Almost 5 million veterans have a service-connected disability. As a disabled Navy veteran, I know firsthand how difficult it can be to save and pay for the costly medical expenses that accompany living with a disability. This month marks the 30th anniversary of the Americans with Disabilities Act (ADA), a monument that has changed my life, and the lives of millions of others. Perhaps the best way we can celebrate is by passing the ABLE Age Adjustment Act — legislation that furthers the ADA’s goal of ensuring that individuals with disabilities have the same rights and opportunities as their fellow Americans.

Toward the end of my Navy career, someone close to me pointed out that I walked around with my hands balled into fists. At the time, I chalked it up to an old military habit, borne out of standing at attention. In hindsight, this was an early clue that I was part of the estimated 11% to 20% of veterans who experience post-traumatic stress disorder. My clenched fists were not the result of some ingrained boot camp exercise, nor a personal quirk. It was an unconscious bodily response to perceived danger — a “fight or flight” reaction, if you will. I always chose to fight.

Before I knew about my PTSD, I was diagnosed with Type 1 diabetes. Because I was still on active duty when diagnosed, I am thankfully entitled to VA health care. However, even with my VA health care, I had been paying thousands of dollars for medications. At least a dozen times since my diabetes diagnosis, refills of critical supplies have taken weeks longer than estimated to complete. I have subsequently paid out-of-pocket at a regular pharmacy to get the bare minimum supplies I need. The reality is that, as a diabetic, maintaining my quality of life is expensive.

Earlier this year, in the midst of this medical financial pressure, the reality of my PTSD became clear. While watching TV one night, I experienced something that I can only describe to be akin to my mind going into overdrive and my body failing to keep up. I now know this all too familiar tinge of danger to be PTSD.

That night, I texted a friend asking if he knew any doctors in the area that accept Tricare (which is often harder than one might think). He gave me a name, I made the call, and was finally able to get the help I need.

The cost of these various types of care I need quickly add up. But I am one of the lucky individuals who has access to something that helps — an ABLE account. Passed in 2014, the ABLE Act helps many Americans, as well as eligible veterans with disabilities, reduce the financial strain that accompanies living with disabilities through tax-advantaged savings accounts for qualified expenses. This has been life-changing. I am now able to pay for my medical expenses without the fear of financial strain, or of losing any public benefits.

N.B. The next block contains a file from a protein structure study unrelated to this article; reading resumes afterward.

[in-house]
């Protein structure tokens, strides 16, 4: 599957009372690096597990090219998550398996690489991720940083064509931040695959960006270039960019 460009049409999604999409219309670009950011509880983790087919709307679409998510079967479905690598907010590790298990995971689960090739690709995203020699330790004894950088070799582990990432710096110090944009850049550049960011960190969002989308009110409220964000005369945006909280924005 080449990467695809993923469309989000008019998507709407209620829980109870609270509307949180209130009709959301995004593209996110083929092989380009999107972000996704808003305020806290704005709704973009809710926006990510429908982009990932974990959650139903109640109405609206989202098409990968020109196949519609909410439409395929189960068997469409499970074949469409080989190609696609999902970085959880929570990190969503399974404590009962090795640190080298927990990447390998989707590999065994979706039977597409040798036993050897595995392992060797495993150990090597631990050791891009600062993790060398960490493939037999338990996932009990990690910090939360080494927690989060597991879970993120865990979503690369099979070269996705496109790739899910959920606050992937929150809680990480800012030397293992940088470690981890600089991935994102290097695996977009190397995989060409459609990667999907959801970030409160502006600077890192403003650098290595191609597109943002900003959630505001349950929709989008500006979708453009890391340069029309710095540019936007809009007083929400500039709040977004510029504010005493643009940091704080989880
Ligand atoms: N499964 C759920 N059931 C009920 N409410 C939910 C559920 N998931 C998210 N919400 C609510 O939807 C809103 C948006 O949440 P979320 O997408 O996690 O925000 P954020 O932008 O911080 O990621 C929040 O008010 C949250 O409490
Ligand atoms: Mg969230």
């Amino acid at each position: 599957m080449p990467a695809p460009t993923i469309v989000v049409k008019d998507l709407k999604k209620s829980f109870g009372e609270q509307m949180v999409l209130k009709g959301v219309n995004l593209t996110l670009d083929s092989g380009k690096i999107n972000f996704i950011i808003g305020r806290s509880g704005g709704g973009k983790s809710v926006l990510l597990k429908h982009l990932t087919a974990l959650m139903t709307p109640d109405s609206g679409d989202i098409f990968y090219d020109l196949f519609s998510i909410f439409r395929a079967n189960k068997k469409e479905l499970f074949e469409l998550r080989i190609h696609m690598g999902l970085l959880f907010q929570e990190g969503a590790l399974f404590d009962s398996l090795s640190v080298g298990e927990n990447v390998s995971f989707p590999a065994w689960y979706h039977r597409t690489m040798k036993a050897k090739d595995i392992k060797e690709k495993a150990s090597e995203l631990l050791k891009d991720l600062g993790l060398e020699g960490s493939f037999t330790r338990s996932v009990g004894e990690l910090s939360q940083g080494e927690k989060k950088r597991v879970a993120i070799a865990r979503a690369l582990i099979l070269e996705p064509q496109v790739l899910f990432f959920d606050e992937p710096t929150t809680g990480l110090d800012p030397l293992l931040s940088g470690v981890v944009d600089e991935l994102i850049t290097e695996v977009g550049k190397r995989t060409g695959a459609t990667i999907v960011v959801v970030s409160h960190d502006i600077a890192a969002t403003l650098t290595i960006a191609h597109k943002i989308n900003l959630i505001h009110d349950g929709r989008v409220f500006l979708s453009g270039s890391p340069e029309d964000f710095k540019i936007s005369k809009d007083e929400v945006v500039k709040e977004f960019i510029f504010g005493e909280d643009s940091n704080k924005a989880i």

For many other veterans like myself, ABLE accounts are essential to help pay for medical expenses that are not necessarily covered by VA health care. As I’ve learned over and over, the Department of Veterans Affairs often covers some of the costs associated with veterans’ health needs, but not everything. While my struggles aren’t over, my ability to use an ABLE account to pay for health services has changed my life in a powerful way.

Unfortunately, many veterans with disabilities are not eligible for ABLE accounts due to an age cutoff specified in the law. Currently, only those who acquire their disability prior to their 26th birthday are ABLE-eligible. This leaves out an immense portion of the older, disabled community, notably the many veterans who acquire a disability like PTSD later in life. The ABLE Age Adjustment Act has the potential to change this by raising the ABLE Act’s age of onset requirement from 26 to 46.

My story is representative of the countless veterans facing heightened financial pressure due to disabilities following their service. From PTSD treatment to diabetes testing strips and more, ABLE accounts can help make it possible for disabled veterans to maintain their quality of life amid increased health and financial burdens.

So, as we celebrate the 30th anniversary of the ADA, the best way to honor the legacy of this monumental piece of legislation is by doing the additional work necessary to ensure that a greater number of Americans with disabilities are given the opportunity to save. We can do this by passing the ABLE Age Adjustment Act.

Jason Sticha is a freelance writer and U.S. Navy veteran, who currently lives in Chicago.

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